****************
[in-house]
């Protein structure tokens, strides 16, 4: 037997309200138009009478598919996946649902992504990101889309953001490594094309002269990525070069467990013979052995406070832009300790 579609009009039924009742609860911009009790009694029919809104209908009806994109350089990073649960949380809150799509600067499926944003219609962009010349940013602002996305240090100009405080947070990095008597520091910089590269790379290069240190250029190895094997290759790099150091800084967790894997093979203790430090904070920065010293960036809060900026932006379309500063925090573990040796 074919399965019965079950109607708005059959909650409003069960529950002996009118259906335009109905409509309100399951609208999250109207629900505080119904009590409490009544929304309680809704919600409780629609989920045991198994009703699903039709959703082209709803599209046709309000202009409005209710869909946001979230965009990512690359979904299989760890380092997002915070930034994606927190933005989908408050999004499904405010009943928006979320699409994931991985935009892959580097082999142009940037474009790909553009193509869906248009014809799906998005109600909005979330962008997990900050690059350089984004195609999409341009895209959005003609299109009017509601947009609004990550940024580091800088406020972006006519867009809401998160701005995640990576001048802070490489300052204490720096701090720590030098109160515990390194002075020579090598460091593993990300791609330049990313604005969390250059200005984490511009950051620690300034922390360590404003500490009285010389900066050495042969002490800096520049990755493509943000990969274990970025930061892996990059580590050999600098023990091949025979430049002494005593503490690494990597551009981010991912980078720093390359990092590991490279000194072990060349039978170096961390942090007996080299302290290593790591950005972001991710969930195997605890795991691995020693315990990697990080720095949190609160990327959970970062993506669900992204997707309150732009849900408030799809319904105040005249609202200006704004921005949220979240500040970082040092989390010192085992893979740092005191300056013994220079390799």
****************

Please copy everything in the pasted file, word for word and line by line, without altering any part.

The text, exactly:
[in-house]
């Protein structure tokens, strides 16, 4: 037997309200138009009478598919996946649902992504990101889309953001490594094309002269990525070069467990013979052995406070832009300790 579609009009039924009742609860911009009790009694029919809104209908009806994109350089990073649960949380809150799509600067499926944003219609962009010349940013602002996305240090100009405080947070990095008597520091910089590269790379290069240190250029190895094997290759790099150091800084967790894997093979203790430090904070920065010293960036809060900026932006379309500063925090573990040796 074919399965019965079950109607708005059959909650409003069960529950002996009118259906335009109905409509309100399951609208999250109207629900505080119904009590409490009544929304309680809704919600409780629609989920045991198994009703699903039709959703082209709803599209046709309000202009409005209710869909946001979230965009990512690359979904299989760890380092997002915070930034994606927190933005989908408050999004499904405010009943928006979320699409994931991985935009892959580097082999142009940037474009790909553009193509869906248009014809799906998005109600909005979330962008997990900050690059350089984004195609999409341009895209959005003609299109009017509601947009609004990550940024580091800088406020972006006519867009809401998160701005995640990576001048802070490489300052204490720096701090720590030098109160515990390194002075020579090598460091593993990300791609330049990313604005969390250059200005984490511009950051620690300034922390360590404003500490009285010389900066050495042969002490800096520049990755493509943000990969274990970025930061892996990059580590050999600098023990091949025979430049002494005593503490690494990597551009981010991912980078720093390359990092590991490279000194072990060349039978170096961390942090007996080299302290290593790591950005972001991710969930195997605890795991691995020693315990990697990080720095949190609160990327959970970062993506669900992204997707309150732009849900408030799809319904105040005249609202200006704004921005949220979240500040970082040092989390010192085992893979740092005191300056013994220079390799």